COMMENTARY | Removal of the center position from the 2013 NBA All-Star ballot has been well documented. It is a slap in the face to players such as Dwight Howard, Tyson Chandler and Marc Gasol--three of many who excel at the position. Making the case against potentially not having a starting center in the game even stronger has been the play this season of Cleveland Cavaliers center Anderson Varejao, and most notably, Joakim Noah of the Chicago Bulls.
In the absence of Derrick Rose, Noah has stepped his game up tremendously. He was never a slouch on the basketball court, but as evidenced by his recent 30 point, 23 rebound effort against the Detroit Pistons, Noah is playing some of the best basketball of his career. He is clearly one of the top centers in the entire NBA. In spite of this, there is a distinct possibility that he will not be voted into the starting line-up for February's All-Star game in Houston.
The new selection format allows fans to vote for two guards and three frontcourt players from each conference as starters. This may not sound like much of an issue, but keep in mind that a "frontcourt" player could be anyone that plays the forward or center position. Amongst the latter, Noah would be near the top of a short list. But if the choice is now between him, LeBron James, Carmelo Anthony and Josh Smith, he could easily be the odd man out.
Indeed the game has changed. Players are quicker, smaller and more versatile. Mostly gone are the days of the traditional, back-to-the-basket big man. However, devaluing the center position by banishing it from All-Star games seems like a stretch. Not only does it appear to be an overreaction, but it can keep deserving centers such as Noah out of the contest.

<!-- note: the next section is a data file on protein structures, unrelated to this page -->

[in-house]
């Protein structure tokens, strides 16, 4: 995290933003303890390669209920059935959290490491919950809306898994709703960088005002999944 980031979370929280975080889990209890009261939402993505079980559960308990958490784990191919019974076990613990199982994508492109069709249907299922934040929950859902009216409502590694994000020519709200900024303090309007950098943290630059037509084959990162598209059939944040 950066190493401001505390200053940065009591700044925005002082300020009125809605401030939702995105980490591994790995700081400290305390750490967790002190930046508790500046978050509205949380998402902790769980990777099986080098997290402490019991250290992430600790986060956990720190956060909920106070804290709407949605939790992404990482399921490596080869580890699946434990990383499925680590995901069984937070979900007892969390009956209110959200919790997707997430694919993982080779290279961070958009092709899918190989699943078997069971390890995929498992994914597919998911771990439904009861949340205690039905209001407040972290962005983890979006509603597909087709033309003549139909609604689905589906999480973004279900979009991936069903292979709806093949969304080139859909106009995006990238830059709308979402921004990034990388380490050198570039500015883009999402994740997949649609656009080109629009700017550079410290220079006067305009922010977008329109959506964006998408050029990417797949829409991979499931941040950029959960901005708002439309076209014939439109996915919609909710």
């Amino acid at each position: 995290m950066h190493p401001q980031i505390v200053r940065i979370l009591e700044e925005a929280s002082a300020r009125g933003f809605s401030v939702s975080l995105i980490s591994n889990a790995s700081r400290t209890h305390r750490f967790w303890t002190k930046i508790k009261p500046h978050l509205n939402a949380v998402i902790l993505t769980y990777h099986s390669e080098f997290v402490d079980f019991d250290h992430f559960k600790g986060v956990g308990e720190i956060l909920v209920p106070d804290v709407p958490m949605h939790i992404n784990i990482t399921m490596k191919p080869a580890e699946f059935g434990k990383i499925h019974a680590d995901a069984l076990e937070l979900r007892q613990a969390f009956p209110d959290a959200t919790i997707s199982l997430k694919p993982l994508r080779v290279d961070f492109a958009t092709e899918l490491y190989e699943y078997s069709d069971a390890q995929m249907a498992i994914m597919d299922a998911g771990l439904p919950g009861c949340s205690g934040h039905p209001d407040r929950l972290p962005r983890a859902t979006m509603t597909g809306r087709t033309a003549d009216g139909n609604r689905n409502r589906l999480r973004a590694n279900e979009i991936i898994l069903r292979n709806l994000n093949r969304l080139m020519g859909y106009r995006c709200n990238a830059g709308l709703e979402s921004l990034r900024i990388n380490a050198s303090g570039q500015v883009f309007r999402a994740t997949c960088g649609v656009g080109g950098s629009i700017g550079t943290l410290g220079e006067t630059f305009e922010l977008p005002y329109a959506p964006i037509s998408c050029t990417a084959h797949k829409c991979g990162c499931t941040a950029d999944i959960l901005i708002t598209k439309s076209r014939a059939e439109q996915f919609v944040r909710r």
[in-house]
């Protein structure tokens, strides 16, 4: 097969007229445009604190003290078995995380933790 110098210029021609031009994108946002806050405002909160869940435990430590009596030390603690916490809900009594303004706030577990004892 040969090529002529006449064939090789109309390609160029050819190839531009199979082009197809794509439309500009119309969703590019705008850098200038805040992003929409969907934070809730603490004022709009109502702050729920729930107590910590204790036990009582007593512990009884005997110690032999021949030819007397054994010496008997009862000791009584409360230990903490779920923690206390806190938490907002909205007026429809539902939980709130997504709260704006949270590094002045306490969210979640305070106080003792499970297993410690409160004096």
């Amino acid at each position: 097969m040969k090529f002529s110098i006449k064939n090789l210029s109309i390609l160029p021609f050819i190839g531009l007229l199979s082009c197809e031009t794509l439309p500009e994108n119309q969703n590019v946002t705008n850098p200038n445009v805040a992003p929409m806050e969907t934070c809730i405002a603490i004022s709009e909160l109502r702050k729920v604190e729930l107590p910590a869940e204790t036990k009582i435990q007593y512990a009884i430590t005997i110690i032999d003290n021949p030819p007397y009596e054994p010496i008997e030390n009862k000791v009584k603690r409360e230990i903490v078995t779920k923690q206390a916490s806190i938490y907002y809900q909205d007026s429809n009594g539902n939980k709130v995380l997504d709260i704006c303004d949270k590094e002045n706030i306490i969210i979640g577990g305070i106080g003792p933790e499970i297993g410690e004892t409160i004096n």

There are not very many centers in the NBA worth mentioning. So, the argument of big fish in a small pond is understandable. It presents the question that if you are the best of only five or six good players, how good really are you? The fiasco that was Jamaal Magloire being selected as an All-Star in 2004 is often referenced. This is why many are intrigued by the notion of simply having the 12 best players from each conference chosen, less dependent on position.
Aside from Blake Griffin and the aforementioned Howard, most of today's biggest NBA stars are wing players. So, this change should naturally increase the star power of the All-Star game as the more methodical, less exciting big men can not compete in a popularity contest. Can we really evaluate Noah against a small forward in determining who is better and more deserving of an All-Star nod? The two are certain to have completely different, non-comparable playing styles. Eliminating the center position eliminates the criteria for selecting one. And naturally, they will appear on the roster less frequently.
This is not to suggest that a player such as say, Greg Monroe be automatically selected to the team because the starting center sprained an ankle. There could be adjustments made that only apply to replacements. But in the case of starters and initial selections to the All-Star team, Noah and other worthy centers should get their fair shot.
A fair shot is not simply being afforded the possibility of selection, but the opportunity to have your skills measured against other players at your position. Maybe Noah is one of the top-12 players in the Eastern Conference. Perhaps excluding the center position from the voting process will not make a difference, and the best centers in the league will still make their respective All-Star teams. But common sense and the obvious opening for the contrary to occur would suggest otherwise. Because if this change will not make a difference, why do it?
Acamea Deadwiler is a Chicago-area native with several years experience covering the NBA, including the Chicago Bulls, for Examiner.com. She has also been featured in Bounce magazine, SLAM Online, and various other publications. Follow Acamea on Twitter @AcameaLD.